New Center Focuses on Regenerative Medicine
News Dec 17, 2015
The goal of the Center of Regenerative Medicine is to develop new medical treatments that might one day allow doctors to regrow or replace a damaged heart or severed nerves, or restore lost vision or hearing.
The new center will foster research collaborations across the School of Medicine and Danforth campuses, providing more resources for investigators in diverse disciplines.
The new center is helmed by co-directors Lilianna Solnica-Krezel, PhD, the Alan A. and Edith L. Wolff Distinguished Professor and head of the Department of Developmental Biology; Shelly Sakiyama-Elbert, PhD, professor of biomedical engineering; and executive director Angela N. Bowman, PhD, assistant professor of developmental biology.
“We want to facilitate research in the area of regenerative medicine, eventually leading to new methods to promote tissue regeneration in ways that improve healing,” Solnica-Krezel said. “We have about 70 faculty involved in the center from across the entire School of Medicine, plus the Departments of Biology and of Biomedical and of Mechanical Engineering on the Danforth Campus.”
Along with other School of Medicine centers and divisions, the center is headquartered in the recently opened 4515 McKinley Research Building.
The center encourages collaborations in areas including tissue regeneration, stem cell research, cellular reprogramming, cell and tissue engineering, and across the spectrum of development from understanding the earliest stages of the embryo to the latest stages of the aging process. According to the center’s leadership, the areas of medicine and health with the potential to benefit from regenerative medical research are vast and diverse, from understanding the origin of birth defects to outlining the processes that govern degenerative diseases of aging, including heart disease and cancer.
“Regenerative medicine is not just about stem cells,” Solnica-Krezel said. “We have faculty who are interested in the field of cellular reprogramming, where a skin cell can be reprogrammed into a brain cell, for example, without going through a stem cell phase.”
“New methods to study regeneration are continually expanding and growing,” she added. “The goal of our center is to support our investigators who are exploring these methods to promote healing, and tissue repair and replacement, and to bring people studying these methodologies to Washington University.”
Bowman, whose research has focused on visual disorders and the regenerative properties of structures of the eye, noted that regenerative medicine is a popular topic of research. But despite the field’s progress, there remain numerous problems to be solved, from progressive blindness, to age-related hearing loss, to diabetes, to paralysis from spinal cord injuries.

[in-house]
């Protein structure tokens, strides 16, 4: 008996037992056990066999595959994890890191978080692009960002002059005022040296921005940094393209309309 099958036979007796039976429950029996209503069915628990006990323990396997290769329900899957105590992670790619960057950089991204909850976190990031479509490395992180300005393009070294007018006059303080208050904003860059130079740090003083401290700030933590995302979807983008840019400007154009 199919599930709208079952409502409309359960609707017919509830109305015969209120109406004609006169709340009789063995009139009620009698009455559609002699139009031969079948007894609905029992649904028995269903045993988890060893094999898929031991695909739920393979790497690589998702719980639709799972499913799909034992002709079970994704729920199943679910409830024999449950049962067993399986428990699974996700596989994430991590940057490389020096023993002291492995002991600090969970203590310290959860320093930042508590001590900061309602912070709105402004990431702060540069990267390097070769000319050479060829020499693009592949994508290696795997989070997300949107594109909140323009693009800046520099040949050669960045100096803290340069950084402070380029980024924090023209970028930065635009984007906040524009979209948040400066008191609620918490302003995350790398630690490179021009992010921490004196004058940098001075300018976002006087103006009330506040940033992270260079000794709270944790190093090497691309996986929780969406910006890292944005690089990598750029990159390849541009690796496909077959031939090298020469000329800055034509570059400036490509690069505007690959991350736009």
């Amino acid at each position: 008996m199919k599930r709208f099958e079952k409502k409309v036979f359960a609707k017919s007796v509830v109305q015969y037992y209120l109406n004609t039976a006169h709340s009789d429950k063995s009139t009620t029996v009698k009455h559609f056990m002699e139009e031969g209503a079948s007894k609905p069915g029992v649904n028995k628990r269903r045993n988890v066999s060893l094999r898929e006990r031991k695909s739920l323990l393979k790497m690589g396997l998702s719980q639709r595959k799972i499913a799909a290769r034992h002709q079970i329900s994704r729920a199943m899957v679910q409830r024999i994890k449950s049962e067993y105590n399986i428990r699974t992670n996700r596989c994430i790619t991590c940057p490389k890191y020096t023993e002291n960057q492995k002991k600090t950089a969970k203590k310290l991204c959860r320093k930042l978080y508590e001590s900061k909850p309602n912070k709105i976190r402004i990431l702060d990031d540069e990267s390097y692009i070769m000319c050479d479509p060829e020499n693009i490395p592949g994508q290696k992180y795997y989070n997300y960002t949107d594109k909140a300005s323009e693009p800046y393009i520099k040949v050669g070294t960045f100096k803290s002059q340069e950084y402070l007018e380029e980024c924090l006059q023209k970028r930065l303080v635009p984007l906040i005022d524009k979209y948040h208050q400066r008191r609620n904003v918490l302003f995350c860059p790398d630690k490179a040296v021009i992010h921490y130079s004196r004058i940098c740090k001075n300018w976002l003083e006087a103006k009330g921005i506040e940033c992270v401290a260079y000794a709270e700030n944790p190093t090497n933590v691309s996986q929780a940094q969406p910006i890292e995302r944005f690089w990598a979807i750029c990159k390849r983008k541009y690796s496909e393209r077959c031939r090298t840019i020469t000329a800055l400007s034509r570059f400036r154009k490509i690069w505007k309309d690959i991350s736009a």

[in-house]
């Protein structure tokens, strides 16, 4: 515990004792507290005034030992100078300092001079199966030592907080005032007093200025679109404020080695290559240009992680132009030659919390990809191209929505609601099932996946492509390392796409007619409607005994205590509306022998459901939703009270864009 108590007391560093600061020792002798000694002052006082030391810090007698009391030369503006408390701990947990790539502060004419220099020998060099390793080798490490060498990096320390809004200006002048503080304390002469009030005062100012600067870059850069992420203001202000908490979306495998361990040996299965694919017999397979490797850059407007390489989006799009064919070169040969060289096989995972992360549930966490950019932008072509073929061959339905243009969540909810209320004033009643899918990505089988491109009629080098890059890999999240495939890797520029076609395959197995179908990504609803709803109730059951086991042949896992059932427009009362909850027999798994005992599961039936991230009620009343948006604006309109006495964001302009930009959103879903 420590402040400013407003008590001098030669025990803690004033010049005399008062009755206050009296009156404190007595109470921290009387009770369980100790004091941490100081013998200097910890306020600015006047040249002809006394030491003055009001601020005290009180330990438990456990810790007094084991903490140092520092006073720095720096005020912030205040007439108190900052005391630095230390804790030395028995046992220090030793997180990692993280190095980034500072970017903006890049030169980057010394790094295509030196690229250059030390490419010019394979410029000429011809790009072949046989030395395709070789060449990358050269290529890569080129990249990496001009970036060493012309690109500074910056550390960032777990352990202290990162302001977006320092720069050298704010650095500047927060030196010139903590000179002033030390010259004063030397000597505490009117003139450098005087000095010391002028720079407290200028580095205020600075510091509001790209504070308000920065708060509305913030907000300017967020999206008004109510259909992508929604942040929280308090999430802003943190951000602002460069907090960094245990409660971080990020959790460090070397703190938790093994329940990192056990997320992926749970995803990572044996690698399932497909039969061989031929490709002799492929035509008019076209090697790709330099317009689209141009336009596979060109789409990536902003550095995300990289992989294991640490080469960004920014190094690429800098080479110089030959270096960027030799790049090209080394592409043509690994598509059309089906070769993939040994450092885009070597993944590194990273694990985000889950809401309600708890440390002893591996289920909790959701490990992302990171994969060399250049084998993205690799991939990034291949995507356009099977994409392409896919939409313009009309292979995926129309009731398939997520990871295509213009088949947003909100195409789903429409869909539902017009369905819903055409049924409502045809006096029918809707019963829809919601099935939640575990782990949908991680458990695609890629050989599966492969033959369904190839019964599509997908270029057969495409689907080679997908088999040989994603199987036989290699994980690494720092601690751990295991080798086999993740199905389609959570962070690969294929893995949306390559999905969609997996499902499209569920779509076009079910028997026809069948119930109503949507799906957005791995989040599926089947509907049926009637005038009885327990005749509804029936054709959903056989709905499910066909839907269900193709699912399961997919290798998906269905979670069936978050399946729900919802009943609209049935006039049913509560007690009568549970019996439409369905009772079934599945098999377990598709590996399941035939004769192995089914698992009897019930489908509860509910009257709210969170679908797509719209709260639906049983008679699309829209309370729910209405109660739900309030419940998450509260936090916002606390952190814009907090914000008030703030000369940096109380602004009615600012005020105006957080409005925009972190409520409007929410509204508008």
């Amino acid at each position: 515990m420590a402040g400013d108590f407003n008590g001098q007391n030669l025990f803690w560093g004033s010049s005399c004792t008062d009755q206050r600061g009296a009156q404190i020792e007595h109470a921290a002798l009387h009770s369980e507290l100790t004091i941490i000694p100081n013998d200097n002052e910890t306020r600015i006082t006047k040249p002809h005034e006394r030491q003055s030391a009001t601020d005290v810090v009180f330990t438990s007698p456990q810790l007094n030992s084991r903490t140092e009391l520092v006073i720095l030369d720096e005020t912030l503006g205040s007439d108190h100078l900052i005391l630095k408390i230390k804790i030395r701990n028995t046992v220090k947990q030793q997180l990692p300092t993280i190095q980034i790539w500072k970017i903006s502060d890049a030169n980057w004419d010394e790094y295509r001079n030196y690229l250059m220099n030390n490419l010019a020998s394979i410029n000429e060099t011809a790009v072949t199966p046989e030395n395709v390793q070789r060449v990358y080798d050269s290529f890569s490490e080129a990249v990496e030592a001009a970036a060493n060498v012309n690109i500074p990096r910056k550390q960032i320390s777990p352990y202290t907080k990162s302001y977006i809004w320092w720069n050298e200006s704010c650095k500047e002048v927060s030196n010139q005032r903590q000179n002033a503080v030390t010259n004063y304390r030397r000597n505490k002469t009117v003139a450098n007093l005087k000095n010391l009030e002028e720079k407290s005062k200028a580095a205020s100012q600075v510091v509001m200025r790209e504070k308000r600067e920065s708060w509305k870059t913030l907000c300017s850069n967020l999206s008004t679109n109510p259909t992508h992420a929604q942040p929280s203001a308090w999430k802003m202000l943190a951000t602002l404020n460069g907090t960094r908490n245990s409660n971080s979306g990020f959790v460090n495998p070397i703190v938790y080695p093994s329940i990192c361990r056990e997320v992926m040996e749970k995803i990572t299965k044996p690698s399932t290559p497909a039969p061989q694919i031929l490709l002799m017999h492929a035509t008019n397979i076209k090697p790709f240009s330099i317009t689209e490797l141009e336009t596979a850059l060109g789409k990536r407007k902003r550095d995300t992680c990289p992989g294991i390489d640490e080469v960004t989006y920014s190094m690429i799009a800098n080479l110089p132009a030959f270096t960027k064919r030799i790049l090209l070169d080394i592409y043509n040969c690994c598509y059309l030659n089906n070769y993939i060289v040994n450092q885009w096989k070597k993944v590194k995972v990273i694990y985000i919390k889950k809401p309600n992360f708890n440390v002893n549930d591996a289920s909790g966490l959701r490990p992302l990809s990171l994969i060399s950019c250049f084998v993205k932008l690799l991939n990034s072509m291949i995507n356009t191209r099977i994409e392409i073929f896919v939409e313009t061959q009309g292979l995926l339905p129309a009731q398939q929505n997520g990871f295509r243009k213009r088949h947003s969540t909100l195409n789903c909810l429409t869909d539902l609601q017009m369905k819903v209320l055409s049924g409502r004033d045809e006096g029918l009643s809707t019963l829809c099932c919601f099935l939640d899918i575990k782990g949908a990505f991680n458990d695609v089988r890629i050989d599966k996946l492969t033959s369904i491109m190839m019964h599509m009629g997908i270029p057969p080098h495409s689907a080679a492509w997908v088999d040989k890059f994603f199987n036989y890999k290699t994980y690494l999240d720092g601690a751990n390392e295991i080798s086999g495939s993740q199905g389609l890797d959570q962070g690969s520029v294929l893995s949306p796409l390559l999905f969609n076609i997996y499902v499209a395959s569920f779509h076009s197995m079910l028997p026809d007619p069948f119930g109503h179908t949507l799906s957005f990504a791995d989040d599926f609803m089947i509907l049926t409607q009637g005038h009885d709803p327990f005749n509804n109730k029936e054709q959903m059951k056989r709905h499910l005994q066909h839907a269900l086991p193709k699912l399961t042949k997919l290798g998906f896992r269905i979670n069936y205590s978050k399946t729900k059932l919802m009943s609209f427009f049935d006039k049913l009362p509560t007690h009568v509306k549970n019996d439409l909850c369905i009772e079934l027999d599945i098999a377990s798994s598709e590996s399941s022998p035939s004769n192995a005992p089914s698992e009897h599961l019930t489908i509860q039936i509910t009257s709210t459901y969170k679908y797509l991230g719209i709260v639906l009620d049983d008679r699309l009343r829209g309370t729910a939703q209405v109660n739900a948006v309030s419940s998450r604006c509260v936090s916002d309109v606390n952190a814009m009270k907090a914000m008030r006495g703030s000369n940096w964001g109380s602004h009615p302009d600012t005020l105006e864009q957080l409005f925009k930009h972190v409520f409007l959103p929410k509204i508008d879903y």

Indeed, one example of the type of collaboration the center aims to foster is that between Sakiyama-Elbert’s lab in the Department of Biomedical Engineering and noted peripheral nerve surgeon Susan E. Mackinnon, MD, the Sydney M. Jr. and Robert H. Shoenberg Professor and chief of the Division of Plastic and Reconstructive Surgery.
MacKinnon has pioneered techniques for rewiring and transplanting peripheral nerves, those that govern function and feeling in the limbs. Sakiyama-Elbert’s lab has studied nerve regeneration in both the peripheral and central nervous systems. Together, they are investigating whether biomedical scaffolds, combined with cellular proteins called growth factors, can help guide damaged peripheral nerves as they regenerate. Such techniques might improve and speed the peripheral nerve healing process, and perhaps inform efforts to promote healing of nerves in the spinal cord, which do not regenerate on their own.
“We hope the center will help researchers in different fields come together and talk about innovative projects that wouldn’t happen otherwise,” Sakiyama-Elbert said.
The spatial and temporal dynamics of proteins or organelles plays a crucial role in controlling various cellular processes and in development of diseases. However, acute control of activity at distinct locations within a cell cannot be achieved. A new chemo-optogenetic method enables tunable, reversible, and rapid control of activity at multiple subcellular compartments within a living cell.